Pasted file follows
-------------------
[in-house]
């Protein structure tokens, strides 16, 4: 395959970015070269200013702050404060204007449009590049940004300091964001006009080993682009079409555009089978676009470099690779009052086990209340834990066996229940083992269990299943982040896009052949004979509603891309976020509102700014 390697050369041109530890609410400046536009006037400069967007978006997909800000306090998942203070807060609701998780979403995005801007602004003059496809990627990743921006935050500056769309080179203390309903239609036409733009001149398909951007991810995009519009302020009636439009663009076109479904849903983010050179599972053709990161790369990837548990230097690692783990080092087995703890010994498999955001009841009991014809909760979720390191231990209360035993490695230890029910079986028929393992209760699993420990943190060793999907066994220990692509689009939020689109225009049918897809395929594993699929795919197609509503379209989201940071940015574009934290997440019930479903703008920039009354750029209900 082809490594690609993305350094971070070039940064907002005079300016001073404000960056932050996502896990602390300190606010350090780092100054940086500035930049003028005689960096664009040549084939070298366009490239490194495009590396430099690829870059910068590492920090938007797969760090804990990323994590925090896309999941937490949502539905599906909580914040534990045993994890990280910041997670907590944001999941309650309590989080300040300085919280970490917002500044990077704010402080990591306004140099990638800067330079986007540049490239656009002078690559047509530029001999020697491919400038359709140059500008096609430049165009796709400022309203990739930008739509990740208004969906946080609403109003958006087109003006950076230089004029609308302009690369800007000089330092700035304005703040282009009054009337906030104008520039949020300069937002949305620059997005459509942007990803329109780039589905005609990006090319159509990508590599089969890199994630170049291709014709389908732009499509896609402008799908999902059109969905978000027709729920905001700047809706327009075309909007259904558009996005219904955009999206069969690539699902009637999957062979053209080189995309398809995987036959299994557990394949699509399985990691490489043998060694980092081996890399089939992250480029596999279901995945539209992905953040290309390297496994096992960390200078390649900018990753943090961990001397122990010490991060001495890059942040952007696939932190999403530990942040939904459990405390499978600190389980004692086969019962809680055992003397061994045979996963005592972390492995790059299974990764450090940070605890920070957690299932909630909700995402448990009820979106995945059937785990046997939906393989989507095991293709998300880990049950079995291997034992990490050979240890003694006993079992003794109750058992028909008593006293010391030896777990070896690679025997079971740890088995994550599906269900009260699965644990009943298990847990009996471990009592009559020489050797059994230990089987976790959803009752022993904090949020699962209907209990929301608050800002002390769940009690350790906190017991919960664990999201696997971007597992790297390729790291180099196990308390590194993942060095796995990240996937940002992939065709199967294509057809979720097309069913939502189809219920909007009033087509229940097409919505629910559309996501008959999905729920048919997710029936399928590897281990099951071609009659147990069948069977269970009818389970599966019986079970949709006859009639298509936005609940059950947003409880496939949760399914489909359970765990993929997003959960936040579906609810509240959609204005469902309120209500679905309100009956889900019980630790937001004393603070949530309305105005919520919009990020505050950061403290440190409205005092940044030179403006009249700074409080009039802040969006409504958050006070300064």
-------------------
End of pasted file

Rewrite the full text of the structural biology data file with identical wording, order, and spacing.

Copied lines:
[in-house]
């Protein structure tokens, strides 16, 4: 395959970015070269200013702050404060204007449009590049940004300091964001006009080993682009079409555009089978676009470099690779009052086990209340834990066996229940083992269990299943982040896009052949004979509603891309976020509102700014 390697050369041109530890609410400046536009006037400069967007978006997909800000306090998942203070807060609701998780979403995005801007602004003059496809990627990743921006935050500056769309080179203390309903239609036409733009001149398909951007991810995009519009302020009636439009663009076109479904849903983010050179599972053709990161790369990837548990230097690692783990080092087995703890010994498999955001009841009991014809909760979720390191231990209360035993490695230890029910079986028929393992209760699993420990943190060793999907066994220990692509689009939020689109225009049918897809395929594993699929795919197609509503379209989201940071940015574009934290997440019930479903703008920039009354750029209900 082809490594690609993305350094971070070039940064907002005079300016001073404000960056932050996502896990602390300190606010350090780092100054940086500035930049003028005689960096664009040549084939070298366009490239490194495009590396430099690829870059910068590492920090938007797969760090804990990323994590925090896309999941937490949502539905599906909580914040534990045993994890990280910041997670907590944001999941309650309590989080300040300085919280970490917002500044990077704010402080990591306004140099990638800067330079986007540049490239656009002078690559047509530029001999020697491919400038359709140059500008096609430049165009796709400022309203990739930008739509990740208004969906946080609403109003958006087109003006950076230089004029609308302009690369800007000089330092700035304005703040282009009054009337906030104008520039949020300069937002949305620059997005459509942007990803329109780039589905005609990006090319159509990508590599089969890199994630170049291709014709389908732009499509896609402008799908999902059109969905978000027709729920905001700047809706327009075309909007259904558009996005219904955009999206069969690539699902009637999957062979053209080189995309398809995987036959299994557990394949699509399985990691490489043998060694980092081996890399089939992250480029596999279901995945539209992905953040290309390297496994096992960390200078390649900018990753943090961990001397122990010490991060001495890059942040952007696939932190999403530990942040939904459990405390499978600190389980004692086969019962809680055992003397061994045979996963005592972390492995790059299974990764450090940070605890920070957690299932909630909700995402448990009820979106995945059937785990046997939906393989989507095991293709998300880990049950079995291997034992990490050979240890003694006993079992003794109750058992028909008593006293010391030896777990070896690679025997079971740890088995994550599906269900009260699965644990009943298990847990009996471990009592009559020489050797059994230990089987976790959803009752022993904090949020699962209907209990929301608050800002002390769940009690350790906190017991919960664990999201696997971007597992790297390729790291180099196990308390590194993942060095796995990240996937940002992939065709199967294509057809979720097309069913939502189809219920909007009033087509229940097409919505629910559309996501008959999905729920048919997710029936399928590897281990099951071609009659147990069948069977269970009818389970599966019986079970949709006859009639298509936005609940059950947003409880496939949760399914489909359970765990993929997003959960936040579906609810509240959609204005469902309120209500679905309100009956889900019980630790937001004393603070949530309305105005919520919009990020505050950061403290440190409205005092940044030179403006009249700074409080009039802040969006409504958050006070300064």